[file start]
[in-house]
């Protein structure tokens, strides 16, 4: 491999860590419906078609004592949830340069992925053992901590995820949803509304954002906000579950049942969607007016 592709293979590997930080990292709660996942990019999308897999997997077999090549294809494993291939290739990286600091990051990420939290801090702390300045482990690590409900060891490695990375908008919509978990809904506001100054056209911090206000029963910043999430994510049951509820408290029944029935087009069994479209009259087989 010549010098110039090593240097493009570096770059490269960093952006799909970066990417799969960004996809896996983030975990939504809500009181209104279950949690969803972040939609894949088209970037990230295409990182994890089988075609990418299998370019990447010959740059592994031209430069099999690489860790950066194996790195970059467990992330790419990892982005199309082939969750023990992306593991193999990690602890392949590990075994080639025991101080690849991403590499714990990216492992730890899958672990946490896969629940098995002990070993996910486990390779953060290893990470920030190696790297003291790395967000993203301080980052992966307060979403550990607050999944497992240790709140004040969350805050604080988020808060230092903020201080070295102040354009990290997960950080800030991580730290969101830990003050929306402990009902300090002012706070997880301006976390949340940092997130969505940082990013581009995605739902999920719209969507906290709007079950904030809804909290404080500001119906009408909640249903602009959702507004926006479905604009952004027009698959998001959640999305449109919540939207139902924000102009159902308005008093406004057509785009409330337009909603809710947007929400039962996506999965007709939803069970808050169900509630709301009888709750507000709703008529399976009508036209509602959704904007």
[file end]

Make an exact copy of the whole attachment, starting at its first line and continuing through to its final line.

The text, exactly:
[in-house]
């Protein structure tokens, strides 16, 4: 491999860590419906078609004592949830340069992925053992901590995820949803509304954002906000579950049942969607007016 592709293979590997930080990292709660996942990019999308897999997997077999090549294809494993291939290739990286600091990051990420939290801090702390300045482990690590409900060891490695990375908008919509978990809904506001100054056209911090206000029963910043999430994510049951509820408290029944029935087009069994479209009259087989 010549010098110039090593240097493009570096770059490269960093952006799909970066990417799969960004996809896996983030975990939504809500009181209104279950949690969803972040939609894949088209970037990230295409990182994890089988075609990418299998370019990447010959740059592994031209430069099999690489860790950066194996790195970059467990992330790419990892982005199309082939969750023990992306593991193999990690602890392949590990075994080639025991101080690849991403590499714990990216492992730890899958672990946490896969629940098995002990070993996910486990390779953060290893990470920030190696790297003291790395967000993203301080980052992966307060979403550990607050999944497992240790709140004040969350805050604080988020808060230092903020201080070295102040354009990290997960950080800030991580730290969101830990003050929306402990009902300090002012706070997880301006976390949340940092997130969505940082990013581009995605739902999920719209969507906290709007079950904030809804909290404080500001119906009408909640249903602009959702507004926006479905604009952004027009698959998001959640999305449109919540939207139902924000102009159902308005008093406004057509785009409330337009909603809710947007929400039962996506999965007709939803069970808050169900509630709301009888709750507000709703008529399976009508036209509602959704904007």